For students matriculating to colleges and universities nationwide, campus life marks both a period of great opportunity and unique risk. Many of them away from home for the first time, students on college campuses must adjust to life away from the shelter of their parents' homes. Too many do not recognize necessary precautions to avoid becoming the victim of campus crimes.
Understanding the need for enhanced measures to protect college students, the federal government enacted the Crime Awareness and Campus Security Act of 1990. The Act amended the Higher Education Act of 1965 (HEA) and required all colleges and universities participating in HEA's Title IV student financial assistance programs to maintain and disclose campus crime statistics and security information. Since Congress tied the Act to participation in federal student financial aid programs, its requirements extend to all colleges and universities, public and private. The Act assists school in providing students across the nation a safe environment in which to learn and keep school employees, students, and parents informed about campus safety.
The Jeanne Clery Act
In 1986, freshman Jeanne Clery was raped and murdered in her residence hall at Lehigh University. After her death, her parents discovered there were at least 38 other violent crimes on the university's campus in the three years prior - a fact never made public to the students or their families. Hoping to prevent future crimes against other college students, the Clerys joined with other campus crime victims to persuade the US Congress to enact what has become known as the Jeanne Clery Act.
Specifically, the Clery Act requires schools to compile and disclose statistics related to all reported crimes on or around campus. A crime is considered to have been "reported" when it is brought to the attention of a campus security authority or the local police - the author of the report does not matter. The crimes do not have to have been investigated; the allegation alone is enough to meet the reporting threshold. Additionally, the Department of Education conducts periodic program reviews to evaluate an institution's level of compliance with these requirements.
Amendments to the Clery Act
Higher Education Amendments of 1992
President Bush signed the Higher Education Amendments of 1992 into law, amending the Clery Act to require that institutions of higher education specifically implement policies protecting the rights of sexual assault victims. The Amendments also broadened reporting of sexual assaults and specified dates for information collection and reporting. Known as the Campus Sexual Assault Victims Bill of Rights, the Amendments required schools to develop and publish policies regarding the prevention of sex offenses. Students must be provided with clear information about how to report sex offenses and about the medical, legal and psychological assistance available to victims. The law was later amended to require that schools notify the campus community about where public "Megan's Law" information about registered sex offenders could be obtained.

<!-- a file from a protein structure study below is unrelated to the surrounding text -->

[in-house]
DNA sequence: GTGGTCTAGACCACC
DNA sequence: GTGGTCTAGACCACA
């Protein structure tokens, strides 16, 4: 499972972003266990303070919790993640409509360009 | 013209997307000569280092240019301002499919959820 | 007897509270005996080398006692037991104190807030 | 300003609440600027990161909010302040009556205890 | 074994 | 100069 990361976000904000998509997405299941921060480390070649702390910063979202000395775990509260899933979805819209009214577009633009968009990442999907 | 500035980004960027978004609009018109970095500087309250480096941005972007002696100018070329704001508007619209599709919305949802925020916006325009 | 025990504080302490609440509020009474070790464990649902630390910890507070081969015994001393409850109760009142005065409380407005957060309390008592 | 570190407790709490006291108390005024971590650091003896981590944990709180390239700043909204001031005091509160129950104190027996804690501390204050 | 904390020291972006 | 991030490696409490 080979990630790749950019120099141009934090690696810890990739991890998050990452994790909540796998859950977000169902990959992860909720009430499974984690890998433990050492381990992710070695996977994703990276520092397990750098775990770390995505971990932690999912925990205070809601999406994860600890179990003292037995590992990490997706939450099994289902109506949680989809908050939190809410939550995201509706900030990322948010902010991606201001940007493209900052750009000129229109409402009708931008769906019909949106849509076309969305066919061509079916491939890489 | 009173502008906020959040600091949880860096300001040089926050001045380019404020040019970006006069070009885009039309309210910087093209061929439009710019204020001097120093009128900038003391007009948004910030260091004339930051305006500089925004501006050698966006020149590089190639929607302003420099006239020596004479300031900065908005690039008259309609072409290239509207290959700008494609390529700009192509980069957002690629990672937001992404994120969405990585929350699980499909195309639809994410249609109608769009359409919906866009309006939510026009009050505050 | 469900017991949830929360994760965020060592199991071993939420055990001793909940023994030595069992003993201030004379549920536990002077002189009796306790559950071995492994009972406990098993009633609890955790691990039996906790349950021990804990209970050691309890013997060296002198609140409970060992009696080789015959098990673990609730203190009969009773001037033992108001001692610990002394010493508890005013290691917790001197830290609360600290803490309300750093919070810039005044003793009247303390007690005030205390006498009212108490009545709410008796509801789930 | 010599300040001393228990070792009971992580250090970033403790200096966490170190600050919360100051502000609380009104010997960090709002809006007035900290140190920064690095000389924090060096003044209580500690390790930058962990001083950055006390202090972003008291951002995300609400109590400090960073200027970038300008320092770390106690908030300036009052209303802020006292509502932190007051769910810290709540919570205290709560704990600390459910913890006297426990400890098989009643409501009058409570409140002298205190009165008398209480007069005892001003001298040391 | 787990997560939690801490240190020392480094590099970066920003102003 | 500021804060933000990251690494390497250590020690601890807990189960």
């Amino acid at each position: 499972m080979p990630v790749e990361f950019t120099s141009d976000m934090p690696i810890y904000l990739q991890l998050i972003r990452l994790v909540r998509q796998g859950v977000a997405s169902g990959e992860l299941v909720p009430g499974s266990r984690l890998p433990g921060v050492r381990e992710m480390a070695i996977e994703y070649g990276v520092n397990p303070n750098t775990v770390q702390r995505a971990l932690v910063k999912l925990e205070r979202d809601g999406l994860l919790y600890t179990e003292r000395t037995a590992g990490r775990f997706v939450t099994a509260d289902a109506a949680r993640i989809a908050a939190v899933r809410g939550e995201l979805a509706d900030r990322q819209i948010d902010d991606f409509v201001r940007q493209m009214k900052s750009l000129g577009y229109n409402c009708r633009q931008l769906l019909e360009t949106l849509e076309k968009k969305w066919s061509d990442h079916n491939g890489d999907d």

Higher Education Amendments of 1998
The Disclosure of Campus Security Policy and Campus Crime Statistics Act, renamed for Jeanne Clery, was adopted in 1998 to supplement and enhance earlier laws. The Amendments eliminated loopholes and expanded reporting requirements to statistics from crimes that occurred even in certain off-campus locations such as dormitories. It also expanded the categories of crimes which required reporting to include arson and negligent manslaughter and mandated campus security to keep daily crime logs available to the public.
2008 Higher Education Opportunity Act
Congress reauthorized the Higher Education Act of 1965 and enhanced as it relates to HEOA safety and security related requirements when it enacted the 2008 Higher Education Opportunity Act. The Act added additional safety and security requirements for institutions, expanded hate crime statistics reported, established safeguards for whistleblowers, and required a statement of emergency response and evacuation procedures in annual security reports and emergency notifications on campuses. The Amendment also prohibited universities from using loopholes such as the Family Educational Rights and Privacy Act (FERPA) to avoid Clery Act reporting requirements.
Violence Against Women Act Amendments
The 2013 Violence Against Women Act (VAWA) amends the Clery Act by expanding the rights afforded to campus survivors of dating violence, domestic violence, stalking, and sexual assault. The Campus Sexual Violence Elimination Act (Campus SAVE), once a stand-alone bill, was broken down and its components were bundled with the VAWA amendments to the Clery Act. The Act requires institutions of higher learning to:
- adopt institutional policies to address and prevent sexual violence on campus;
- train pertinent institutional personnel and new students on prevention and awareness programs regarding acquaintance rape, domestic violence, dating violence, sexual assault, and stalking;
- adopt certain student discipline procedures; and
- go beyond the crime categories mandated by the Clery Act to include reports for stalking, domestic violence, and dating violence.
In response to the threats facing students on campuses, Congress continues to pass laws addressing changing issues in the landscape of campus safety. The efforts will have to continue to adapt as conditions evolve at higher institutions of education, but Congress has demonstrated a decades-long commitment to the safety of students on campus and establishing colleges and universities as a safe place to focus on education.